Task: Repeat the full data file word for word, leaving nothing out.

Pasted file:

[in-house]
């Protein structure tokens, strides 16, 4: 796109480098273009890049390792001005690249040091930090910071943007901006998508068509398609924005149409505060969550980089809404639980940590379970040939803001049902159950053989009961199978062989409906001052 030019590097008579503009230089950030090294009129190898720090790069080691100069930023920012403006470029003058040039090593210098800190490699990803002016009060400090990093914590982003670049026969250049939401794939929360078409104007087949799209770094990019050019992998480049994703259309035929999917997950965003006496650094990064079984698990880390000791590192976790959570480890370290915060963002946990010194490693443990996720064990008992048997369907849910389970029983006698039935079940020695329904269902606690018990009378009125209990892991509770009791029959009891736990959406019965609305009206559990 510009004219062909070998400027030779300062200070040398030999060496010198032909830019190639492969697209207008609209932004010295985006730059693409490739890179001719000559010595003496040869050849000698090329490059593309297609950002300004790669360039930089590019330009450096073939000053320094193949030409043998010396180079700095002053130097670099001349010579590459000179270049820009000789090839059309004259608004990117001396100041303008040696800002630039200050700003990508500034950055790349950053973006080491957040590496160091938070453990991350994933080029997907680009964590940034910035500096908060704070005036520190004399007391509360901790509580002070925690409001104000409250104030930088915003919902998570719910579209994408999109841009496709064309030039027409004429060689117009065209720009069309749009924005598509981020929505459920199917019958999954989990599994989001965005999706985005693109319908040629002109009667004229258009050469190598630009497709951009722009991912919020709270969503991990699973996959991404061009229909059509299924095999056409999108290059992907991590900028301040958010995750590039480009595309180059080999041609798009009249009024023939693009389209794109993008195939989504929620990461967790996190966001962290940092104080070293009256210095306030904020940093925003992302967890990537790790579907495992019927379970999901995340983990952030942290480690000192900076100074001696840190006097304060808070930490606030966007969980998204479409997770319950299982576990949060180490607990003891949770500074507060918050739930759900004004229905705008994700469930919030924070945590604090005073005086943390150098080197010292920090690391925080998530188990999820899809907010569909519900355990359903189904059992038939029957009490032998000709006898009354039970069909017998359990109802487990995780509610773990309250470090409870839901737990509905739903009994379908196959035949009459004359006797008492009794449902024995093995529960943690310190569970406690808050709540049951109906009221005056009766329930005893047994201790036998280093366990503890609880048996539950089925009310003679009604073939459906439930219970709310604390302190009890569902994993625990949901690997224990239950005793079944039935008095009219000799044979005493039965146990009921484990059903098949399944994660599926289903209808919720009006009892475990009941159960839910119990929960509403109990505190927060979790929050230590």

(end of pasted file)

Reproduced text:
[in-house]
């Protein structure tokens, strides 16, 4: 796109480098273009890049390792001005690249040091930090910071943007901006998508068509398609924005149409505060969550980089809404639980940590379970040939803001049902159950053989009961199978062989409906001052 030019590097008579503009230089950030090294009129190898720090790069080691100069930023920012403006470029003058040039090593210098800190490699990803002016009060400090990093914590982003670049026969250049939401794939929360078409104007087949799209770094990019050019992998480049994703259309035929999917997950965003006496650094990064079984698990880390000791590192976790959570480890370290915060963002946990010194490693443990996720064990008992048997369907849910389970029983006698039935079940020695329904269902606690018990009378009125209990892991509770009791029959009891736990959406019965609305009206559990 510009004219062909070998400027030779300062200070040398030999060496010198032909830019190639492969697209207008609209932004010295985006730059693409490739890179001719000559010595003496040869050849000698090329490059593309297609950002300004790669360039930089590019330009450096073939000053320094193949030409043998010396180079700095002053130097670099001349010579590459000179270049820009000789090839059309004259608004990117001396100041303008040696800002630039200050700003990508500034950055790349950053973006080491957040590496160091938070453990991350994933080029997907680009964590940034910035500096908060704070005036520190004399007391509360901790509580002070925690409001104000409250104030930088915003919902998570719910579209994408999109841009496709064309030039027409004429060689117009065209720009069309749009924005598509981020929505459920199917019958999954989990599994989001965005999706985005693109319908040629002109009667004229258009050469190598630009497709951009722009991912919020709270969503991990699973996959991404061009229909059509299924095999056409999108290059992907991590900028301040958010995750590039480009595309180059080999041609798009009249009024023939693009389209794109993008195939989504929620990461967790996190966001962290940092104080070293009256210095306030904020940093925003992302967890990537790790579907495992019927379970999901995340983990952030942290480690000192900076100074001696840190006097304060808070930490606030966007969980998204479409997770319950299982576990949060180490607990003891949770500074507060918050739930759900004004229905705008994700469930919030924070945590604090005073005086943390150098080197010292920090690391925080998530188990999820899809907010569909519900355990359903189904059992038939029957009490032998000709006898009354039970069909017998359990109802487990995780509610773990309250470090409870839901737990509905739903009994379908196959035949009459004359006797008492009794449902024995093995529960943690310190569970406690808050709540049951109906009221005056009766329930005893047994201790036998280093366990503890609880048996539950089925009310003679009604073939459906439930219970709310604390302190009890569902994993625990949901690997224990239950005793079944039935008095009219000799044979005493039965146990009921484990059903098949399944994660599926289903209808919720009006009892475990009941159960839910119990929960509403109990505190927060979790929050230590």